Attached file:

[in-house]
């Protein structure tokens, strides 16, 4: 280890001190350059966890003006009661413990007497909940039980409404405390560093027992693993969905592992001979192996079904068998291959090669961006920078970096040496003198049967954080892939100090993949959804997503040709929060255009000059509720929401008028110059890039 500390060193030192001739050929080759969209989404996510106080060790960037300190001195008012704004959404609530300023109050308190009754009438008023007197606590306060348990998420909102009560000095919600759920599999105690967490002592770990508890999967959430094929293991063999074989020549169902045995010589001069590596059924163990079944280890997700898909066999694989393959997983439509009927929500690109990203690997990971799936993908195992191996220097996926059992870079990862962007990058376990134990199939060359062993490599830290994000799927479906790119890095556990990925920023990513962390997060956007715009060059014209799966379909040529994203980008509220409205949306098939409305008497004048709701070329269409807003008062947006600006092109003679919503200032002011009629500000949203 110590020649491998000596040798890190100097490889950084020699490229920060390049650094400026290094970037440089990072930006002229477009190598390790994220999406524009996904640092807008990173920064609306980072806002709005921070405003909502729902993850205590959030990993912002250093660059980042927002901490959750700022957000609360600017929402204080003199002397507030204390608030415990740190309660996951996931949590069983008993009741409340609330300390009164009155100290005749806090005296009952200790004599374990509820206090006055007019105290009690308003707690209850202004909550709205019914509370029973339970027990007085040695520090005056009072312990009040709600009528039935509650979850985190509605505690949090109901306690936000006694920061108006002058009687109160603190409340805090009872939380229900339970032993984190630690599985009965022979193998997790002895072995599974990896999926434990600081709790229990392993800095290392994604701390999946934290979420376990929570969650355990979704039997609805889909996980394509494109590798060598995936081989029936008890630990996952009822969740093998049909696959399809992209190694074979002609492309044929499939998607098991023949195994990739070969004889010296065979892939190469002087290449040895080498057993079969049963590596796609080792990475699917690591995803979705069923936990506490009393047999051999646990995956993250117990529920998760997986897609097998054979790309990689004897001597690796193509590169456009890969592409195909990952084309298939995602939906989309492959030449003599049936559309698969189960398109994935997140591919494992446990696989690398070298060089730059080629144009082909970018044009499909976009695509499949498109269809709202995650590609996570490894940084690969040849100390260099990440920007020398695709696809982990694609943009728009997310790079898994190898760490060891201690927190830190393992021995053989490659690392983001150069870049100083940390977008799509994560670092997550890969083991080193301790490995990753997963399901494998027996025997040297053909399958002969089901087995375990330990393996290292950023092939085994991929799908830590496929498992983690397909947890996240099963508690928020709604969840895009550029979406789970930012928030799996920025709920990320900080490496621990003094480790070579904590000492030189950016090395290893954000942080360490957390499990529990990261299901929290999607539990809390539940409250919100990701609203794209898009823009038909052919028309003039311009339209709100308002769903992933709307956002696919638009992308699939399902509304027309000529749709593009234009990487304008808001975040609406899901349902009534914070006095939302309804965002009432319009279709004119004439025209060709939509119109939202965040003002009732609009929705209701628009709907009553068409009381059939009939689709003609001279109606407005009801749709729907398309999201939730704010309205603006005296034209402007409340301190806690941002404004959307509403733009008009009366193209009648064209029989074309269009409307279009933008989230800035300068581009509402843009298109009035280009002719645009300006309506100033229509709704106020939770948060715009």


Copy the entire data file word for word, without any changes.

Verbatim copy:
[in-house]
């Protein structure tokens, strides 16, 4: 280890001190350059966890003006009661413990007497909940039980409404405390560093027992693993969905592992001979192996079904068998291959090669961006920078970096040496003198049967954080892939100090993949959804997503040709929060255009000059509720929401008028110059890039 500390060193030192001739050929080759969209989404996510106080060790960037300190001195008012704004959404609530300023109050308190009754009438008023007197606590306060348990998420909102009560000095919600759920599999105690967490002592770990508890999967959430094929293991063999074989020549169902045995010589001069590596059924163990079944280890997700898909066999694989393959997983439509009927929500690109990203690997990971799936993908195992191996220097996926059992870079990862962007990058376990134990199939060359062993490599830290994000799927479906790119890095556990990925920023990513962390997060956007715009060059014209799966379909040529994203980008509220409205949306098939409305008497004048709701070329269409807003008062947006600006092109003679919503200032002011009629500000949203 110590020649491998000596040798890190100097490889950084020699490229920060390049650094400026290094970037440089990072930006002229477009190598390790994220999406524009996904640092807008990173920064609306980072806002709005921070405003909502729902993850205590959030990993912002250093660059980042927002901490959750700022957000609360600017929402204080003199002397507030204390608030415990740190309660996951996931949590069983008993009741409340609330300390009164009155100290005749806090005296009952200790004599374990509820206090006055007019105290009690308003707690209850202004909550709205019914509370029973339970027990007085040695520090005056009072312990009040709600009528039935509650979850985190509605505690949090109901306690936000006694920061108006002058009687109160603190409340805090009872939380229900339970032993984190630690599985009965022979193998997790002895072995599974990896999926434990600081709790229990392993800095290392994604701390999946934290979420376990929570969650355990979704039997609805889909996980394509494109590798060598995936081989029936008890630990996952009822969740093998049909696959399809992209190694074979002609492309044929499939998607098991023949195994990739070969004889010296065979892939190469002087290449040895080498057993079969049963590596796609080792990475699917690591995803979705069923936990506490009393047999051999646990995956993250117990529920998760997986897609097998054979790309990689004897001597690796193509590169456009890969592409195909990952084309298939995602939906989309492959030449003599049936559309698969189960398109994935997140591919494992446990696989690398070298060089730059080629144009082909970018044009499909976009695509499949498109269809709202995650590609996570490894940084690969040849100390260099990440920007020398695709696809982990694609943009728009997310790079898994190898760490060891201690927190830190393992021995053989490659690392983001150069870049100083940390977008799509994560670092997550890969083991080193301790490995990753997963399901494998027996025997040297053909399958002969089901087995375990330990393996290292950023092939085994991929799908830590496929498992983690397909947890996240099963508690928020709604969840895009550029979406789970930012928030799996920025709920990320900080490496621990003094480790070579904590000492030189950016090395290893954000942080360490957390499990529990990261299901929290999607539990809390539940409250919100990701609203794209898009823009038909052919028309003039311009339209709100308002769903992933709307956002696919638009992308699939399902509304027309000529749709593009234009990487304008808001975040609406899901349902009534914070006095939302309804965002009432319009279709004119004439025209060709939509119109939202965040003002009732609009929705209701628009709907009553068409009381059939009939689709003609001279109606407005009801749709729907398309999201939730704010309205603006005296034209402007409340301190806690941002404004959307509403733009008009009366193209009648064209029989074309269009409307279009933008989230800035300068581009509402843009298109009035280009002719645009300006309506100033229509709704106020939770948060715009």